Grape Escape: Sicily

Grape Escape: Sicily

Twenty-seven times smaller than the state of Texas, the island of Sicily is nestled between the Tyrrhenian and Mediterranean Seas.  As a wine region, it boasts the most acres under vine, surpassing Piedmont and Tuscany. With a winemaking tradition dating back over 6,000 years, preceding even the Greeks and Romans, it holds the title of the oldest winemaking tradition in Italy by over 3,000 years. Mythology claims it as the home of the grapevine, while history labels it the home of the Mafia. However, many wine lovers have never even heard of Sicilian wines.

Fun Facts:

  • In the Iliad, Odysseus used the local Sicilian wine to intoxicate the Cyclops, enabling his crew’s escape. The boulders strewn along the coastline are supposedly the ones that the Cyclops hurled after the departing ship.
  • Palermo’s Falcone-Borsellino Airport is named after the two anti-Mafia judges murdered in 1992.
  • Pied frau is a term for ungrafted grapevines that thrive on the island.
  • Mount Eta, is supposedly the home of Vulcan, the Roman god of fire and smithery.
  • Mount Etna is three times larger than Mount Vesuvius.

Historical Roots:

Given Sicily’s status as an island situated off the coast of Italy and its richness in natural resources, it was a constant target for invasion. Greeks, Romans, Germans, Normans, Muslims, Vikings—the region was almost always at war until the unification of Italy in the late 19th century. Interestingly, the rise of the unified Italian state and sudden peace didn’t bring immediate prosperity to the island. The existing infrastructure couldn’t handle the attempts of the poor and unemployed to steal from the wealthy landowners’ agricultural endeavors that constituted much of the economy. Landowners, realizing the local police wouldn’t help, brought in their own police force, often made up of criminals. These groups, for a fee, would protect businesses and became known as Cosa Nostra, or the Mafia.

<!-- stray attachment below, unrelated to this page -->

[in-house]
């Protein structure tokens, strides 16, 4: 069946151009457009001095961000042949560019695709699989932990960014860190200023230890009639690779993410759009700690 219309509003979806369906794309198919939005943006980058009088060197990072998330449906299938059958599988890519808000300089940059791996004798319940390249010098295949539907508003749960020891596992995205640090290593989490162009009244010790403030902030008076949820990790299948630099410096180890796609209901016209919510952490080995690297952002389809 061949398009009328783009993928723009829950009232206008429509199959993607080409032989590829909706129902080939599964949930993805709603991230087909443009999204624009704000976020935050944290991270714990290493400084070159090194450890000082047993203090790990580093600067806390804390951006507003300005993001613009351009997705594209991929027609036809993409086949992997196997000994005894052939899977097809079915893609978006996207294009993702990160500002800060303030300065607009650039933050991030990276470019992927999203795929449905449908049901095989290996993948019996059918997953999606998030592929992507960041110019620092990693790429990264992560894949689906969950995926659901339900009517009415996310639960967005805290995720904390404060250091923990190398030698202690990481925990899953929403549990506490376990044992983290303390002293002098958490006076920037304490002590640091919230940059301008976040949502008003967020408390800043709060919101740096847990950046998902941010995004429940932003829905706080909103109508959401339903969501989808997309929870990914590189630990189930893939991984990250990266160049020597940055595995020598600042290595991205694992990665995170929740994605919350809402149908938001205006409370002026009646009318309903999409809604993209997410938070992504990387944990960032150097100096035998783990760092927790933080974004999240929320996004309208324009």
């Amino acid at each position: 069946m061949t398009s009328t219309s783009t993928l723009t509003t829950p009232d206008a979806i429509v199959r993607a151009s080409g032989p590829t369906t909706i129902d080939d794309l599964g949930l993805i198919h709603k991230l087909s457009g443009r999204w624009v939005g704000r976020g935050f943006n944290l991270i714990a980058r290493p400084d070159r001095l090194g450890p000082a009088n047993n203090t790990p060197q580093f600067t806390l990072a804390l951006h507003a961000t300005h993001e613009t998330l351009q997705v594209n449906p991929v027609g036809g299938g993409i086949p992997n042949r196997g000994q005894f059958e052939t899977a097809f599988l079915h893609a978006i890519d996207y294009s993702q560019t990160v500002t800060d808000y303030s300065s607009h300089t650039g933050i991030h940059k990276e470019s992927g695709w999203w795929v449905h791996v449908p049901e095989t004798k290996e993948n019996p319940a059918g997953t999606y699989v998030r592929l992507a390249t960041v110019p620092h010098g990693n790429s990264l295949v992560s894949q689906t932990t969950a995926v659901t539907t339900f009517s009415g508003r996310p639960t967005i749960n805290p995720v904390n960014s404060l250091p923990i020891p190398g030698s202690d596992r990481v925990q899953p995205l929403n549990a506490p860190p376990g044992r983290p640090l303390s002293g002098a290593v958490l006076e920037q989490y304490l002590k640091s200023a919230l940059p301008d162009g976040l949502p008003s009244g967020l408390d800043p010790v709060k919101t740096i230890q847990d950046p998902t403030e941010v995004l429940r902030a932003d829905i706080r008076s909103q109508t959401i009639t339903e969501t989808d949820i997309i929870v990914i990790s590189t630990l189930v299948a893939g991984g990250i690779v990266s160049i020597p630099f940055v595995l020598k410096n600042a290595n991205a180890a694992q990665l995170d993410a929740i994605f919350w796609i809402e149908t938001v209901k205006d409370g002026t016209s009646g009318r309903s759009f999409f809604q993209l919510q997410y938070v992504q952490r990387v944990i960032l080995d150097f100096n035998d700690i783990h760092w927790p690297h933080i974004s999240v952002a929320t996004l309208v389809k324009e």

World War II was devastating for the island and the Mafia. During a visit to Sicily in May 1924, Mussolini, the prime minister, passed through Piana dei Greci, where he was received by mayor/Mafia boss Francesco Cuccia. Cuccia, expressing surprise at Mussolini’s police escort, whispered, “You are with me, you are under my protection. What do you need all these cops for?”. Mussolini rejected Cuccia’s offer of protection, and in return, Cuccia told the townspeople not to attend his rally, leaving Mussolini facing a nearly empty room. Once he came to power, he did everything in his power to wipe out the Mafia—killing thousands without trial.

With 18 airbases, Sicily was often bombed during the war, killing civilians, destroying properties, and vineyards. Viticulture had been centered on mass production, with much of the wine being exported to France and other regions of Italy to bulk up production and give weight to blends. As power centralized and rules governing wine production became stricter post-WWII, the viticultural economy of Sicily tanked. Marsala, which for centuries had supported the island, fell out of favor; the demand for cheap bulk wine decreased, and many vineyards were abandoned or pulled up in favor of other agricultural endeavors. Sicilian viticulture was reborn in the late 1990s and 2000s when growers like COS pushed for quality over quantity.


Today, the island has dedicated itself to quality winemaking. Over 34% of the vineyards are organic, and the island places great importance on sustainable agriculture. When you’re working on an island, it’s crucial not to ruin any portion of it. There are currently more white grapes planted than red, many of which are holdovers from the days when Marsala production dominated the viticultural landscape. Grillo, a white wine grape, was almost extinct before young Sicilian winemakers realized the potential for a dry white. The wines are creamy with tropical fruit. Carricante, sometimes called Lucido, can be super floral or citrus-driven on the nose but is a bone-dry white with a seaside note that is hard to pin down. The reds of the island are numerous, but the three most popular are generally considered Nero d’Avola, Frappato, and Perricone.

Sicily boasts a rich viticultural heritage with over 65 indigenous grape varieties. In this Grape Escape, we’ll explore some of the most beloved. The island houses 23 DOCs (Denominazione di Origine Controllata) and 1 DOCG (Denominazione di Origine Controllata e Garantita), legally defined styles of wine. The Sicilia DOC is very flexible, allowing much of the island’s wine to be labeled as DOC. Maybe that is the Mafia’s influence… I couldn’t tell you.